Assessing an Approach Using Magnetic Resonance Imaging to Avoid a Protocol-based Prostate Biopsy in Men on Active Surveillance for Prostate Cancer

By Robert Dillard - April 20, 2022

A study sought to determine predictors for grade group (GG) reclassification in patients undergoing an magnetic resonance imaging (MRI)-informed prostate biopsy (MRI-Bx) during active surveillance (AS) for prostate cancer, and to evaluate whether a confirmatory biopsy could be omitted in patients diagnosed with upfront MRI. The findings were reported in European Urology Oncology.

Researchers assessed 1,185 patients from the Prostate cancer Research International: Active Surveillance (PRIAS) study, a multicenter prospective study of patients on AS. Time-dependent Cox regression analysis was used to discern predictors of GG progression/reclassification in patients undergoing MRI-Bx.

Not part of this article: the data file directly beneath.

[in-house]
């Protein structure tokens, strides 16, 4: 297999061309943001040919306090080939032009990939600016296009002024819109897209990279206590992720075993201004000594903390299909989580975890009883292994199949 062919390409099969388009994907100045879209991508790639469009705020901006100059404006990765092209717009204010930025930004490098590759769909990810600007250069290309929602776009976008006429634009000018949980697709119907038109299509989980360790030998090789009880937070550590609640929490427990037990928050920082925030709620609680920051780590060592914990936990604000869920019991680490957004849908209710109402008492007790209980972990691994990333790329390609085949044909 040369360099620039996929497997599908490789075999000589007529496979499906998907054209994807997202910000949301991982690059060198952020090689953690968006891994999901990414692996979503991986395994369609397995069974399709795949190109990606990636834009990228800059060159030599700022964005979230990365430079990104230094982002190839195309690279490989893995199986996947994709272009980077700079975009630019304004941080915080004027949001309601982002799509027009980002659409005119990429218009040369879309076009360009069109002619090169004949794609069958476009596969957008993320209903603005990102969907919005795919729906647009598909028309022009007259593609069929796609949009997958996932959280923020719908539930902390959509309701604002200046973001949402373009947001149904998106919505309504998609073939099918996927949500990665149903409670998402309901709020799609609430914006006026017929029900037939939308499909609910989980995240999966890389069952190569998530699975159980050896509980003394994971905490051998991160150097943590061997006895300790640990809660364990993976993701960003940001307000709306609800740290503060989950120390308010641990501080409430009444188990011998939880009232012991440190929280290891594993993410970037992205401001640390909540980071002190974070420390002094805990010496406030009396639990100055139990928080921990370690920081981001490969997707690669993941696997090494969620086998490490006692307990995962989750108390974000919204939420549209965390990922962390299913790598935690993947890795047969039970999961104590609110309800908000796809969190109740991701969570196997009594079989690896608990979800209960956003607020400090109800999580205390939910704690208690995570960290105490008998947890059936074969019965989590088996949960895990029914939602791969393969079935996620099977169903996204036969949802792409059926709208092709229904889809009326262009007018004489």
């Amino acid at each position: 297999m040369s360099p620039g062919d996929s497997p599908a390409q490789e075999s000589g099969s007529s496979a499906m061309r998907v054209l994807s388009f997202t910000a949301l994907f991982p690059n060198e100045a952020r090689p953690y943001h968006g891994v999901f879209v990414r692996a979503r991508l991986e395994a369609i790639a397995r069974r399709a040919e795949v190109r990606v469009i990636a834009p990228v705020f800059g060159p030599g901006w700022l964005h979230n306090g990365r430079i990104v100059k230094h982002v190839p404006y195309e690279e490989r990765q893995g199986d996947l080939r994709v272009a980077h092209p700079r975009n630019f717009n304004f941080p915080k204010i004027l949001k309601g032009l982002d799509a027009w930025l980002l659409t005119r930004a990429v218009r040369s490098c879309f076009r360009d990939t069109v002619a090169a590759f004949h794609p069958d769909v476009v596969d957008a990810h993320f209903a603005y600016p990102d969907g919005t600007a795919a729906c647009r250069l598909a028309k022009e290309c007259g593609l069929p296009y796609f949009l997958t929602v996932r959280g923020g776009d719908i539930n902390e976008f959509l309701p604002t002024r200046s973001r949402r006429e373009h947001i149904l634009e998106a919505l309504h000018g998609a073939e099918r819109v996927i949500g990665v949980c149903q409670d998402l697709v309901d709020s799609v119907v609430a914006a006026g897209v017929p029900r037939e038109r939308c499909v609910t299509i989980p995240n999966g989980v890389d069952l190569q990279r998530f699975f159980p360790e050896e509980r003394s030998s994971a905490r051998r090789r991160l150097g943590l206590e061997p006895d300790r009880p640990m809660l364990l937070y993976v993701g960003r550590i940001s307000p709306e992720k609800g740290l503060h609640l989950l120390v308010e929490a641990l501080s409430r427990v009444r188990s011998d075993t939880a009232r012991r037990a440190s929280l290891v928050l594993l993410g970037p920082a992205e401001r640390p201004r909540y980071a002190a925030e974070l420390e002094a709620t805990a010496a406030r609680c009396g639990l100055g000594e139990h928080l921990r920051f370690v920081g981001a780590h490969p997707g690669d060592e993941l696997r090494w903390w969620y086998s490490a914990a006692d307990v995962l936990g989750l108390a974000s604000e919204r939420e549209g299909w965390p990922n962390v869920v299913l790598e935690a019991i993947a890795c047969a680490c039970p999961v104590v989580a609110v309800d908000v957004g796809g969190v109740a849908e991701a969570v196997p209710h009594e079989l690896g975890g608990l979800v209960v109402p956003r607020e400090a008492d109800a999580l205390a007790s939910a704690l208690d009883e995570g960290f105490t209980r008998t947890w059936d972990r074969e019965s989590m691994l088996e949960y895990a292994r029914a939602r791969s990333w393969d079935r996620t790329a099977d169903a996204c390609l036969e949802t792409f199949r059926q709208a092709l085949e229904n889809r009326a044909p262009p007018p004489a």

According to the analysis, age (per 10 year, hazard ratio [HR] = 0.84; 95% confidence interval [CI], 0.71–0.99]), MRI outcome (Prostate Imaging Reporting and Data System [PIRADS] 3 vs. negative HR = 2.46; 95% CI, 1.56–3.88, PIRADS 4 vs. negative HR = 3.39; 95% CI, 2.28–5.05; and PIRADS 5 vs. negative HR = 4.95; 95% CI, 3.25–7.56), prostate-specific antigen (PSA) density (per 0.1 ng/ml cm3; HR = 1.20; 95% CI, 1.12–1.30), and percentage positive cores on the last systematic biopsy (per 10%; HR = 1.16; 95% CI, 1.10–1.23) were significant predictors of GG reclassification.

The researchers concluded that a “protocol-based prostate biopsy while on active surveillance can be omitted in patients with negative magnetic resonance imaging (MRI) and prostate-specific antigen density <0.15 ng/ml cm3. A confirmatory biopsy cannot simply be omitted in all patients diagnosed with upfront MRI.”